U.S. Senators Rob Portman, R-Ohio, and Sherrod Brown, D-Ohio, introduced the Pension Accountability Act (S. 833), designed to give workers and retirees “a seat at the table” when a looming multiemployer pension bankruptcy may require major pension cuts.
The Senators both opposed the Multiemployer Pension Reform Act (MPRA), enacted in 2014, and are working together to replace it with a comprehensive, bipartisan solution. They claim the MPRA did virtually nothing to prevent the pending insolvency of the Pension Benefit Guaranty Corporation (PBGC), which is projected to become insolvent in 2025. According to a press release, PBGC Director Tom Reeder recently testified that the insurer’s net deficit in 2026 would be only 1% smaller if eligible plans could not use MPRA to reduce benefits.
Under MPRA, severely underfunded multiemployer pension plans within 20 years of insolvency may apply to cut pension benefits if the cuts would have more than a 50% chance of preventing plan insolvency, among other requirements. Multiemployer plan participants are allowed to vote on the cuts, but the Pension Accountability Act is a targeted, technical fix to amend the voting procedures under MPRA.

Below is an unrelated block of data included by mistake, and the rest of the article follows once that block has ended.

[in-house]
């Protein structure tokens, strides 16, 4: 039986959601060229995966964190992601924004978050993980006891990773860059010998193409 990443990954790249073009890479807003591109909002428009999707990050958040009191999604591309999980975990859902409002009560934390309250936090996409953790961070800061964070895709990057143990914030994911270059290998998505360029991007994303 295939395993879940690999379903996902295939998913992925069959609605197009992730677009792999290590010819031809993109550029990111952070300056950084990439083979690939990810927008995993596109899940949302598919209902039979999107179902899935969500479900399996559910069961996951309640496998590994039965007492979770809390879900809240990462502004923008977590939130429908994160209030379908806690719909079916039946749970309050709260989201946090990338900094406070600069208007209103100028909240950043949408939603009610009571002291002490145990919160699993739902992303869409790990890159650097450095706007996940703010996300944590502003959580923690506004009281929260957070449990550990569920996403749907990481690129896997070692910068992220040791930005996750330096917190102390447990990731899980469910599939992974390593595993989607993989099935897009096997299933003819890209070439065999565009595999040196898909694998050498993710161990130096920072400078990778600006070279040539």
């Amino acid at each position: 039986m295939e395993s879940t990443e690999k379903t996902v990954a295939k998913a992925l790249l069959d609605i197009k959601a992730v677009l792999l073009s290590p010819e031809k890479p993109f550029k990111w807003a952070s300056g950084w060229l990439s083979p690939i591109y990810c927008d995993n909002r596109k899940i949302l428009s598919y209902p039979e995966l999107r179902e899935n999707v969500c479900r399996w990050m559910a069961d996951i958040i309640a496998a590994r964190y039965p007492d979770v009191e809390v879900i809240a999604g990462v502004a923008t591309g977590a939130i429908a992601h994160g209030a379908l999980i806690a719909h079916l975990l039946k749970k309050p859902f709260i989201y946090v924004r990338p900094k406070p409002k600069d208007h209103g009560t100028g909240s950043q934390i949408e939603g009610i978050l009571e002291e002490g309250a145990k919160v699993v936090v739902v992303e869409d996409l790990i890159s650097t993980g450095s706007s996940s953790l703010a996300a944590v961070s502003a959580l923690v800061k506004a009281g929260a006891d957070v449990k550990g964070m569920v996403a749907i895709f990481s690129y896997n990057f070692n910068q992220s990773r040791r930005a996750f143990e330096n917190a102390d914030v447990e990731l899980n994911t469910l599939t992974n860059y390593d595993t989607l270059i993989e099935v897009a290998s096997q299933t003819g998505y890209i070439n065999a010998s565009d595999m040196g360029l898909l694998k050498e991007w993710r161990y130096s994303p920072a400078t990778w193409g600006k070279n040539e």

The bill amends the MPRA in two ways:
- For struggling pension plans seeking cuts, it will make the participant vote binding in all situations. Their majority vote will be required for any pension cuts to occur.
- It will make the vote fair by counting only the ballots that are returned. Unreturned ballots will no longer be counted as a “yes” vote.
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